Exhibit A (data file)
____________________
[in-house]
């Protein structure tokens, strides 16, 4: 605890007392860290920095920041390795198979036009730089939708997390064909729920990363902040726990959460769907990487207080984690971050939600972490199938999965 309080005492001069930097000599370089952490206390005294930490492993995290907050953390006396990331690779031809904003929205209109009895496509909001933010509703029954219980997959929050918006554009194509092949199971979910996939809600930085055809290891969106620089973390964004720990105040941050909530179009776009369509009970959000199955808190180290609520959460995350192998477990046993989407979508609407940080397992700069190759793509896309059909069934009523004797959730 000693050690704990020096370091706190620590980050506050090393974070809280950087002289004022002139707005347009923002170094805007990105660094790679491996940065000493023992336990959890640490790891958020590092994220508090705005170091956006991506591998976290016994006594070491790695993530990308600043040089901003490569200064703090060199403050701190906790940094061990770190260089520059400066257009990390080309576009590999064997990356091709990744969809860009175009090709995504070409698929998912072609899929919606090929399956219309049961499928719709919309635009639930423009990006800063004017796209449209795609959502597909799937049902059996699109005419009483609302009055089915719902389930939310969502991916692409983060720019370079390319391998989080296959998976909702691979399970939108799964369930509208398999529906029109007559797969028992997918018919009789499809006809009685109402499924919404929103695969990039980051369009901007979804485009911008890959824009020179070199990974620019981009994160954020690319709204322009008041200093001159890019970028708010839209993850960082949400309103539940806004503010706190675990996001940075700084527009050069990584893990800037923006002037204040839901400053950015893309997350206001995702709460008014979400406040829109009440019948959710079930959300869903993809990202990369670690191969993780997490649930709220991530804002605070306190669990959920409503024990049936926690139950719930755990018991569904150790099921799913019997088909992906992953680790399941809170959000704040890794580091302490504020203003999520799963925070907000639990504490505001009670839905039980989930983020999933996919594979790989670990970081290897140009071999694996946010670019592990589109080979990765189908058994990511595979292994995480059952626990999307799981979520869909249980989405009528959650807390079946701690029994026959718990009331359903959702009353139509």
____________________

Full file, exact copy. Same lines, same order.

[in-house]
């Protein structure tokens, strides 16, 4: 605890007392860290920095920041390795198979036009730089939708997390064909729920990363902040726990959460769907990487207080984690971050939600972490199938999965 309080005492001069930097000599370089952490206390005294930490492993995290907050953390006396990331690779031809904003929205209109009895496509909001933010509703029954219980997959929050918006554009194509092949199971979910996939809600930085055809290891969106620089973390964004720990105040941050909530179009776009369509009970959000199955808190180290609520959460995350192998477990046993989407979508609407940080397992700069190759793509896309059909069934009523004797959730 000693050690704990020096370091706190620590980050506050090393974070809280950087002289004022002139707005347009923002170094805007990105660094790679491996940065000493023992336990959890640490790891958020590092994220508090705005170091956006991506591998976290016994006594070491790695993530990308600043040089901003490569200064703090060199403050701190906790940094061990770190260089520059400066257009990390080309576009590999064997990356091709990744969809860009175009090709995504070409698929998912072609899929919606090929399956219309049961499928719709919309635009639930423009990006800063004017796209449209795609959502597909799937049902059996699109005419009483609302009055089915719902389930939310969502991916692409983060720019370079390319391998989080296959998976909702691979399970939108799964369930509208398999529906029109007559797969028992997918018919009789499809006809009685109402499924919404929103695969990039980051369009901007979804485009911008890959824009020179070199990974620019981009994160954020690319709204322009008041200093001159890019970028708010839209993850960082949400309103539940806004503010706190675990996001940075700084527009050069990584893990800037923006002037204040839901400053950015893309997350206001995702709460008014979400406040829109009440019948959710079930959300869903993809990202990369670690191969993780997490649930709220991530804002605070306190669990959920409503024990049936926690139950719930755990018991569904150790099921799913019997088909992906992953680790399941809170959000704040890794580091302490504020203003999520799963925070907000639990504490505001009670839905039980989930983020999933996919594979790989670990970081290897140009071999694996946010670019592990589109080979990765189908058994990511595979292994995480059952626990999307799981979520869909249980989405009528959650807390079946701690029994026959718990009331359903959702009353139509």